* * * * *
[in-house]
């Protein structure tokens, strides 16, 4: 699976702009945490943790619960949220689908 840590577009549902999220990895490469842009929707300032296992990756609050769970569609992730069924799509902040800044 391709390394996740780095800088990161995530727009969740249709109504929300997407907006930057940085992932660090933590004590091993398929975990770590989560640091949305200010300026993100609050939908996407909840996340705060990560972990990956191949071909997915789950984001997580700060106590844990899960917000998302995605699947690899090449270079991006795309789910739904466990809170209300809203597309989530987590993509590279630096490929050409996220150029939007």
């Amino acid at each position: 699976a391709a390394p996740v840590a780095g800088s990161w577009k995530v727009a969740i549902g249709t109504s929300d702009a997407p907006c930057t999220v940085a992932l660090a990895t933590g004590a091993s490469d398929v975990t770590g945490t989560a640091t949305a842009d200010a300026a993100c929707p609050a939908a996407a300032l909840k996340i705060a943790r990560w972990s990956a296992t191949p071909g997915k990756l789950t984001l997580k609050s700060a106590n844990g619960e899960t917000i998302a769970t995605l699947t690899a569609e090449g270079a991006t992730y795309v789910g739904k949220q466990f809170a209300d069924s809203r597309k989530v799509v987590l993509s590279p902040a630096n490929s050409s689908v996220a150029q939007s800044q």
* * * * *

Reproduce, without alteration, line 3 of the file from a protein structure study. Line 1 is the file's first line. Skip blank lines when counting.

């Amino acid at each position: 699976a391709a390394p996740v840590a780095g800088s990161w577009k995530v727009a969740i549902g249709t109504s929300d702009a997407p907006c930057t999220v940085a992932l660090a990895t933590g004590a091993s490469d398929v975990t770590g945490t989560a640091t949305a842009d200010a300026a993100c929707p609050a939908a996407a300032l909840k996340i705060a943790r990560w972990s990956a296992t191949p071909g997915k990756l789950t984001l997580k609050s700060a106590n844990g619960e899960t917000i998302a769970t995605l699947t690899a569609e090449g270079a991006t992730y795309v789910g739904k949220q466990f809170a209300d069924s809203r597309k989530v799509v987590l993509s590279p902040a630096n490929s050409s689908v996220a150029q939007s800044q």